SHARE:

Changes in Medicine During the 19th Century

Library of Congress

The medical profession is a highly specialized field where students dedicate years in schooling and training to become certified by a medical board. Today patients travel to doctors’ offices for treatments and tests, go to pharmacies for medicine, and more. However, the field of medicine was not always so knowledgeable and professional, and many of these changes occurred throughout the nineteenth century. 

At the beginning of the 1800s, the medical field was a male-dominated field where not all doctors were professionally trained. Many doctors in rural areas went through apprenticeships instead of attending medical school. Most of the time, doctors traveled to patients’ homes to administer care and dispense medicine that was mainly herbal or chemical based. Other physicians in cities or treating wealthier families attended medical school, but in the 19th century, the training offered at medical schools could be completed solely by reading books, without participating in clinicals or practicums. By the early 1800s, medical schools in the United States became more prestigious but the older, more established medical schools were overseas in Europe still retained world-class reputations. Schools like the Paris Clinical School and the University of Edinburgh Medical School were around since the 18th century unlike the newly established medical schools found in Boston, New York, or Philadelphia. Very few women publicly practiced medicine. Women took care of sick family members within the home and called for the local doctor if needed, but there were very few aspects of public medicine that women practiced in the 19th century. One of the few female dominated medical fields was midwifery, in which women helped other women during childbirth. 

"Every Man His Own Doctor: OR, The Poor Planter’s Physician" was reprinted and sold by Benjamin Franklin in 1736. U.S. National Library of Medicine

Since women took the role of the healer within the home, one of the most common books found in the household was Every Man His Own Doctor: OR, The Poor Planter’s Physician which contained “plain and easy means for persons to cure themselves of all, or most of the distempers, incident to this climate, and with very little charge, the medicines being chiefly of the growth and production of this country”. Using the information contained in this book, many wives and mothers created herbal medicines thought to cure ailments. Herbs like lavender, rosemary, wormwood, sage, foxglove, mint, and more could help cure several ailments such as headaches, dropsy, or stomach pains. For example, the regimen listed in The Poor Planter’s Physician for fevers was to “drink freely of water gruel, orange whey, weak chamomile tea; or if his spirits be low, small wine-whey sharpened with the juice of lemon”.  There were medicines such as pills, available in the 19th century, but they were unregulated, ineffective, and in many cases dangerous for people to use. Blue mass pills were commonly prescribed by doctors throughout the 19th to treat many illnesses from tuberculosis, constipation, toothache, parasitic infestations, and the pains of childbirth just to name a few. However, its main ingredient was mercury, a metallic element that is actually poisonous to consume.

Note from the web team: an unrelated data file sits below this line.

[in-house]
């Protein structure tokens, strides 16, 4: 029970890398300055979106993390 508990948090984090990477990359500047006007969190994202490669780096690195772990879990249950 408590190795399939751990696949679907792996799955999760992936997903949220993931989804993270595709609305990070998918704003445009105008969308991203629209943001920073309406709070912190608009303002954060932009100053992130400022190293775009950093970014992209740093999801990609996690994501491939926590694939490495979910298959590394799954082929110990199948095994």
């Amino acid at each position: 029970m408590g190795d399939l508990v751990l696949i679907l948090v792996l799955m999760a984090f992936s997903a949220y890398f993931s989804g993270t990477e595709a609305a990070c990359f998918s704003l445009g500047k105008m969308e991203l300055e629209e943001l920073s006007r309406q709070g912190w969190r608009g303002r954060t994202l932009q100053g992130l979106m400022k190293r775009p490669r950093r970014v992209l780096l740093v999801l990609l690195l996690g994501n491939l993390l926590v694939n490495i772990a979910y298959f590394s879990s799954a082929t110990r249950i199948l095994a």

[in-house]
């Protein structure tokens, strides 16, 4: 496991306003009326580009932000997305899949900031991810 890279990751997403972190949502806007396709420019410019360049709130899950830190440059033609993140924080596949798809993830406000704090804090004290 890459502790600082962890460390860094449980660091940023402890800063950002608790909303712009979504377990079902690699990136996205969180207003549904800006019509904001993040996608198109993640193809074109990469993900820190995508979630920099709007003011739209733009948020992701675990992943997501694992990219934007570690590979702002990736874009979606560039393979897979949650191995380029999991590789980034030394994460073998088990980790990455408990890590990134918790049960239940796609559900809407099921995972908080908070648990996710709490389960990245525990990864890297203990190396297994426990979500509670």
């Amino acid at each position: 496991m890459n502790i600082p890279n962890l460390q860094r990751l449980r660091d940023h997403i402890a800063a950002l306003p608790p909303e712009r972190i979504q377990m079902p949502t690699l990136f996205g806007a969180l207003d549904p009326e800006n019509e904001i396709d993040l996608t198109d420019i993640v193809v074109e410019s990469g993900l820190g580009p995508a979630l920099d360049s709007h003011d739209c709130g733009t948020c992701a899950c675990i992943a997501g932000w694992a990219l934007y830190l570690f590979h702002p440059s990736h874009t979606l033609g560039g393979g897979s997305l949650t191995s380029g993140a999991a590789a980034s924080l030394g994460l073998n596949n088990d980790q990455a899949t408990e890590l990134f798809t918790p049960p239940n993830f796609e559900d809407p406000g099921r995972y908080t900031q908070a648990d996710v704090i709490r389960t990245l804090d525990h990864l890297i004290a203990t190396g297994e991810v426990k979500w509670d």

At the beginning of the century, many doctors still practiced an ancient theory of medicine known as the humorous theory. This theory perpetuated the idea that when someone was ill, it was because there was an imbalance of humors (blood), yellow bile (liver), black bile (spleen), and (phlegm) and the best ways to rebalance these humors were through bleeding and purging. However, as physicians gained a greater understanding of how the human body functioned, this theory started to fall out of practice by the mid-nineteenth century, largely because of the study of anatomy made possible by autopsies. 

Through the first half of the 1800s, medicine was slow to advance since it was difficult to study the human body. The idea of a “good death” and the sacredness of the body ensured that few anatomy laws were passed in the United States prior to 1860. Before the Civil War, only three anatomy laws were passed, and all but one were soon repealed. Many of these “bone bills”, including one passed in Massachusetts in 1831, allowed medical schools access to the bodies of those who died in workhouses or hospitals and who had no money for a proper burial. Yet, even with these “bone bills” loosening restrictions in some places, the growth of medical schools throughout the 19th century increased the demand.  These anatomy laws did little to advance the medical field but led to an increase of grave robbing, where freshly buried bodies were stolen from graveyards and sold to medical schools. However, the availability of human remains for anatomical study changed in the 1860s with war.